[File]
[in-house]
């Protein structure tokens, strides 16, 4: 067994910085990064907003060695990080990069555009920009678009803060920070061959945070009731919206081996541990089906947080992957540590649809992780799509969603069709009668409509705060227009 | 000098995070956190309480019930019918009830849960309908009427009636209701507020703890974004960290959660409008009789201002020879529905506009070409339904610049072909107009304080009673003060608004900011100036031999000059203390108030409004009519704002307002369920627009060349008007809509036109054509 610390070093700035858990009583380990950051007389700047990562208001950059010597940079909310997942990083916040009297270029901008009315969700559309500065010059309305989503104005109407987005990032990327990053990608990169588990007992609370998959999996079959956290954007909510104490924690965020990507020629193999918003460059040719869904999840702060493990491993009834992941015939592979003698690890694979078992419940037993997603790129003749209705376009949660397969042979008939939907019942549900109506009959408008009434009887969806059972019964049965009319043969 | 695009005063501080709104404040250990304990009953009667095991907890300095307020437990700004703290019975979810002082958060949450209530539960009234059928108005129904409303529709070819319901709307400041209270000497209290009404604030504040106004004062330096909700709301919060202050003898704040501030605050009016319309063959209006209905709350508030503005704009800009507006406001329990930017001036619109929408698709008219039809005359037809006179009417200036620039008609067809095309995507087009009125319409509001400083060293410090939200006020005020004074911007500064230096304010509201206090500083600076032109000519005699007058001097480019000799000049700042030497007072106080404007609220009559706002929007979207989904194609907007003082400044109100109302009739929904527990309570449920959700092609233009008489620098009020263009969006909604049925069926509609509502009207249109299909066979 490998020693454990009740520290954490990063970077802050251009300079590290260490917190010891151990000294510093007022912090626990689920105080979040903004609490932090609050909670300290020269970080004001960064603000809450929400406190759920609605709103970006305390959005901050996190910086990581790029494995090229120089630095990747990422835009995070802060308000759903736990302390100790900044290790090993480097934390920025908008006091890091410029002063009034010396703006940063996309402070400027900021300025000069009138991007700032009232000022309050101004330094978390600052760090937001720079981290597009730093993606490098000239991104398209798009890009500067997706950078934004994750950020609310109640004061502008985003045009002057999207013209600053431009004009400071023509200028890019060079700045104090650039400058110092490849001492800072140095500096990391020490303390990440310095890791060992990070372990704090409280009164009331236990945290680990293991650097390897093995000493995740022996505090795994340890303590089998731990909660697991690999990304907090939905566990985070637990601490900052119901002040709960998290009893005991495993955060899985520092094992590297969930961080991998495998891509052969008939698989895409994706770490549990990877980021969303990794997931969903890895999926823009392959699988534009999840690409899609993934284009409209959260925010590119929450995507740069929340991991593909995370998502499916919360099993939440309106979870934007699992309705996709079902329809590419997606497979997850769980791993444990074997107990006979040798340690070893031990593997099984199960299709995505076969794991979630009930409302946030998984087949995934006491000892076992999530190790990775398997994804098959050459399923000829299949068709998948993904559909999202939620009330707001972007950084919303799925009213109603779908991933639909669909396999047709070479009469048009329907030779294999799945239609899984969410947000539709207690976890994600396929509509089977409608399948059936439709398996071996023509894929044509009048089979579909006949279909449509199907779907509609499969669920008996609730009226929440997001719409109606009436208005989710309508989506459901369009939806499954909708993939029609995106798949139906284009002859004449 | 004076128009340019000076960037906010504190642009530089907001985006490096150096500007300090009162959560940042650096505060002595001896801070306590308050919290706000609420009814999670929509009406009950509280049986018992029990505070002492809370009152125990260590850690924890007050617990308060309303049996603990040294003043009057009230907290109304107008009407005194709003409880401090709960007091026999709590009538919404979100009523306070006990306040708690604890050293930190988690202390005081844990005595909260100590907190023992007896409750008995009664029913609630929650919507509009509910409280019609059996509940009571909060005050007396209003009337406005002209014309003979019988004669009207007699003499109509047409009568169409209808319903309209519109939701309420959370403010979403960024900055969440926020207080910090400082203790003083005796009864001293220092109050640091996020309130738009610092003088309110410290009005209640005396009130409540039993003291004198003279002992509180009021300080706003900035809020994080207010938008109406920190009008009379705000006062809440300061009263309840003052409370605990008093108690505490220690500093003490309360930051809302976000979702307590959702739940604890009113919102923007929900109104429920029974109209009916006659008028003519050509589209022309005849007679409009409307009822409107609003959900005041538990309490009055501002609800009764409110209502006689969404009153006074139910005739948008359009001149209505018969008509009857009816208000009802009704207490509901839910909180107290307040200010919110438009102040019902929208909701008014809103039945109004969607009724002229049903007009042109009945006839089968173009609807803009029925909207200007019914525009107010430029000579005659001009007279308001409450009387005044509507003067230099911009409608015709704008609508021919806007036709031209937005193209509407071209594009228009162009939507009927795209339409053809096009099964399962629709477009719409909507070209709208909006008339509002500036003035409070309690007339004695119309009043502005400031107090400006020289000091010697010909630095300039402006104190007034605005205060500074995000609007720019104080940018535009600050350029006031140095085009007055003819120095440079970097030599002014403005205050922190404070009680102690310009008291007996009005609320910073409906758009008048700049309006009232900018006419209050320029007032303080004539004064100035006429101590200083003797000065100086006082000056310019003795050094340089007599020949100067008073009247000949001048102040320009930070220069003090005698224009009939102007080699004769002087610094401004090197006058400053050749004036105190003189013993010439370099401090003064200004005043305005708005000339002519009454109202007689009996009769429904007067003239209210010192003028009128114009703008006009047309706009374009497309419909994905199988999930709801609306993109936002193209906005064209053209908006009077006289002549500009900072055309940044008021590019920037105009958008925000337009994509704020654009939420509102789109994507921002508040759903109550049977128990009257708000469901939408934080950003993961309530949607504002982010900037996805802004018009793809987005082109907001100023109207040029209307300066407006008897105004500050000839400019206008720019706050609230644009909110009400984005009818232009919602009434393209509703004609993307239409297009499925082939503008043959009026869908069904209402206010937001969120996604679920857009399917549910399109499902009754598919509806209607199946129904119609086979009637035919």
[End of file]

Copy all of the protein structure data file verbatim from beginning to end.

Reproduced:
[in-house]
């Protein structure tokens, strides 16, 4: 067994910085990064907003060695990080990069555009920009678009803060920070061959945070009731919206081996541990089906947080992957540590649809992780799509969603069709009668409509705060227009 | 000098995070956190309480019930019918009830849960309908009427009636209701507020703890974004960290959660409008009789201002020879529905506009070409339904610049072909107009304080009673003060608004900011100036031999000059203390108030409004009519704002307002369920627009060349008007809509036109054509 610390070093700035858990009583380990950051007389700047990562208001950059010597940079909310997942990083916040009297270029901008009315969700559309500065010059309305989503104005109407987005990032990327990053990608990169588990007992609370998959999996079959956290954007909510104490924690965020990507020629193999918003460059040719869904999840702060493990491993009834992941015939592979003698690890694979078992419940037993997603790129003749209705376009949660397969042979008939939907019942549900109506009959408008009434009887969806059972019964049965009319043969 | 695009005063501080709104404040250990304990009953009667095991907890300095307020437990700004703290019975979810002082958060949450209530539960009234059928108005129904409303529709070819319901709307400041209270000497209290009404604030504040106004004062330096909700709301919060202050003898704040501030605050009016319309063959209006209905709350508030503005704009800009507006406001329990930017001036619109929408698709008219039809005359037809006179009417200036620039008609067809095309995507087009009125319409509001400083060293410090939200006020005020004074911007500064230096304010509201206090500083600076032109000519005699007058001097480019000799000049700042030497007072106080404007609220009559706002929007979207989904194609907007003082400044109100109302009739929904527990309570449920959700092609233009008489620098009020263009969006909604049925069926509609509502009207249109299909066979 490998020693454990009740520290954490990063970077802050251009300079590290260490917190010891151990000294510093007022912090626990689920105080979040903004609490932090609050909670300290020269970080004001960064603000809450929400406190759920609605709103970006305390959005901050996190910086990581790029494995090229120089630095990747990422835009995070802060308000759903736990302390100790900044290790090993480097934390920025908008006091890091410029002063009034010396703006940063996309402070400027900021300025000069009138991007700032009232000022309050101004330094978390600052760090937001720079981290597009730093993606490098000239991104398209798009890009500067997706950078934004994750950020609310109640004061502008985003045009002057999207013209600053431009004009400071023509200028890019060079700045104090650039400058110092490849001492800072140095500096990391020490303390990440310095890791060992990070372990704090409280009164009331236990945290680990293991650097390897093995000493995740022996505090795994340890303590089998731990909660697991690999990304907090939905566990985070637990601490900052119901002040709960998290009893005991495993955060899985520092094992590297969930961080991998495998891509052969008939698989895409994706770490549990990877980021969303990794997931969903890895999926823009392959699988534009999840690409899609993934284009409209959260925010590119929450995507740069929340991991593909995370998502499916919360099993939440309106979870934007699992309705996709079902329809590419997606497979997850769980791993444990074997107990006979040798340690070893031990593997099984199960299709995505076969794991979630009930409302946030998984087949995934006491000892076992999530190790990775398997994804098959050459399923000829299949068709998948993904559909999202939620009330707001972007950084919303799925009213109603779908991933639909669909396999047709070479009469048009329907030779294999799945239609899984969410947000539709207690976890994600396929509509089977409608399948059936439709398996071996023509894929044509009048089979579909006949279909449509199907779907509609499969669920008996609730009226929440997001719409109606009436208005989710309508989506459901369009939806499954909708993939029609995106798949139906284009002859004449 | 004076128009340019000076960037906010504190642009530089907001985006490096150096500007300090009162959560940042650096505060002595001896801070306590308050919290706000609420009814999670929509009406009950509280049986018992029990505070002492809370009152125990260590850690924890007050617990308060309303049996603990040294003043009057009230907290109304107008009407005194709003409880401090709960007091026999709590009538919404979100009523306070006990306040708690604890050293930190988690202390005081844990005595909260100590907190023992007896409750008995009664029913609630929650919507509009509910409280019609059996509940009571909060005050007396209003009337406005002209014309003979019988004669009207007699003499109509047409009568169409209808319903309209519109939701309420959370403010979403960024900055969440926020207080910090400082203790003083005796009864001293220092109050640091996020309130738009610092003088309110410290009005209640005396009130409540039993003291004198003279002992509180009021300080706003900035809020994080207010938008109406920190009008009379705000006062809440300061009263309840003052409370605990008093108690505490220690500093003490309360930051809302976000979702307590959702739940604890009113919102923007929900109104429920029974109209009916006659008028003519050509589209022309005849007679409009409307009822409107609003959900005041538990309490009055501002609800009764409110209502006689969404009153006074139910005739948008359009001149209505018969008509009857009816208000009802009704207490509901839910909180107290307040200010919110438009102040019902929208909701008014809103039945109004969607009724002229049903007009042109009945006839089968173009609807803009029925909207200007019914525009107010430029000579005659001009007279308001409450009387005044509507003067230099911009409608015709704008609508021919806007036709031209937005193209509407071209594009228009162009939507009927795209339409053809096009099964399962629709477009719409909507070209709208909006008339509002500036003035409070309690007339004695119309009043502005400031107090400006020289000091010697010909630095300039402006104190007034605005205060500074995000609007720019104080940018535009600050350029006031140095085009007055003819120095440079970097030599002014403005205050922190404070009680102690310009008291007996009005609320910073409906758009008048700049309006009232900018006419209050320029007032303080004539004064100035006429101590200083003797000065100086006082000056310019003795050094340089007599020949100067008073009247000949001048102040320009930070220069003090005698224009009939102007080699004769002087610094401004090197006058400053050749004036105190003189013993010439370099401090003064200004005043305005708005000339002519009454109202007689009996009769429904007067003239209210010192003028009128114009703008006009047309706009374009497309419909994905199988999930709801609306993109936002193209906005064209053209908006009077006289002549500009900072055309940044008021590019920037105009958008925000337009994509704020654009939420509102789109994507921002508040759903109550049977128990009257708000469901939408934080950003993961309530949607504002982010900037996805802004018009793809987005082109907001100023109207040029209307300066407006008897105004500050000839400019206008720019706050609230644009909110009400984005009818232009919602009434393209509703004609993307239409297009499925082939503008043959009026869908069904209402206010937001969120996604679920857009399917549910399109499902009754598919509806209607199946129904119609086979009637035919």